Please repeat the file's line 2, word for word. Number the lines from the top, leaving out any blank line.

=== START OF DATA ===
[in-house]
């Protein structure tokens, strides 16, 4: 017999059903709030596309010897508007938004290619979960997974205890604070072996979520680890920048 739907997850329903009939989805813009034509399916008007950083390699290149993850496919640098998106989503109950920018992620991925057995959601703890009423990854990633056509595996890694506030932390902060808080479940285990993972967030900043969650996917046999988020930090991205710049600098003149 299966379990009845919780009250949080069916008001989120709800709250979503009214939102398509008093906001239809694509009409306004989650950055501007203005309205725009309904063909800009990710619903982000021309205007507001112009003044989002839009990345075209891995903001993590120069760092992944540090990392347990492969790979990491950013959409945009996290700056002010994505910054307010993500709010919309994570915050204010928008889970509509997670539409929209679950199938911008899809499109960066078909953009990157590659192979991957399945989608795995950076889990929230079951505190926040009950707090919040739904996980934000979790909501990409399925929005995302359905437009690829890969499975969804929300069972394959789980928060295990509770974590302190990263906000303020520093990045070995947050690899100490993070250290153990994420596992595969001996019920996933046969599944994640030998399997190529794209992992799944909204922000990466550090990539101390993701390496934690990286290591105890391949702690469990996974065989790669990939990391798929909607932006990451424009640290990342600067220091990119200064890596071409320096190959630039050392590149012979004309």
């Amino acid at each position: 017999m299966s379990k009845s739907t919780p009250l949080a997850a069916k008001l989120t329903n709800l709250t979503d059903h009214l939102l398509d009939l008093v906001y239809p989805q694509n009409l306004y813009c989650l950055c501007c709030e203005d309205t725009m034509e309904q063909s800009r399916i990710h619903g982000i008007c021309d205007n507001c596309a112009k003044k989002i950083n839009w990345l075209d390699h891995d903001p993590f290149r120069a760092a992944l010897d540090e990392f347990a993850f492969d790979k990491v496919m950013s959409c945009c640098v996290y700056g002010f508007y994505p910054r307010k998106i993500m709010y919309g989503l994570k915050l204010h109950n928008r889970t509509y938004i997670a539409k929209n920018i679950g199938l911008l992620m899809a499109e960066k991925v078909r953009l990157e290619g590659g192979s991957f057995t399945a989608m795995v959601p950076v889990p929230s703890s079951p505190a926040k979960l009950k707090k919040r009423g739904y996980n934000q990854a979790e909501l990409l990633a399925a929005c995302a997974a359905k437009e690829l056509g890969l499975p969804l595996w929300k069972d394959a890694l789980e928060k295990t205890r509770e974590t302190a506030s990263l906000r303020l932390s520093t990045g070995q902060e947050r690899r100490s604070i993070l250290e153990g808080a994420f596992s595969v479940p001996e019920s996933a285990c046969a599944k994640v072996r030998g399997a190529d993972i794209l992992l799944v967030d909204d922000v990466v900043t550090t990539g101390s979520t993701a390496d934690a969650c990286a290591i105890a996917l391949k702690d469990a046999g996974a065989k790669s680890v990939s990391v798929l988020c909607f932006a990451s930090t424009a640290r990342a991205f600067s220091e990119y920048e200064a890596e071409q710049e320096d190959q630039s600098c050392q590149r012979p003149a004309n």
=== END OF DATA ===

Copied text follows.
């Protein structure tokens, strides 16, 4: 017999059903709030596309010897508007938004290619979960997974205890604070072996979520680890920048 739907997850329903009939989805813009034509399916008007950083390699290149993850496919640098998106989503109950920018992620991925057995959601703890009423990854990633056509595996890694506030932390902060808080479940285990993972967030900043969650996917046999988020930090991205710049600098003149 299966379990009845919780009250949080069916008001989120709800709250979503009214939102398509008093906001239809694509009409306004989650950055501007203005309205725009309904063909800009990710619903982000021309205007507001112009003044989002839009990345075209891995903001993590120069760092992944540090990392347990492969790979990491950013959409945009996290700056002010994505910054307010993500709010919309994570915050204010928008889970509509997670539409929209679950199938911008899809499109960066078909953009990157590659192979991957399945989608795995950076889990929230079951505190926040009950707090919040739904996980934000979790909501990409399925929005995302359905437009690829890969499975969804929300069972394959789980928060295990509770974590302190990263906000303020520093990045070995947050690899100490993070250290153990994420596992595969001996019920996933046969599944994640030998399997190529794209992992799944909204922000990466550090990539101390993701390496934690990286290591105890391949702690469990996974065989790669990939990391798929909607932006990451424009640290990342600067220091990119200064890596071409320096190959630039050392590149012979004309």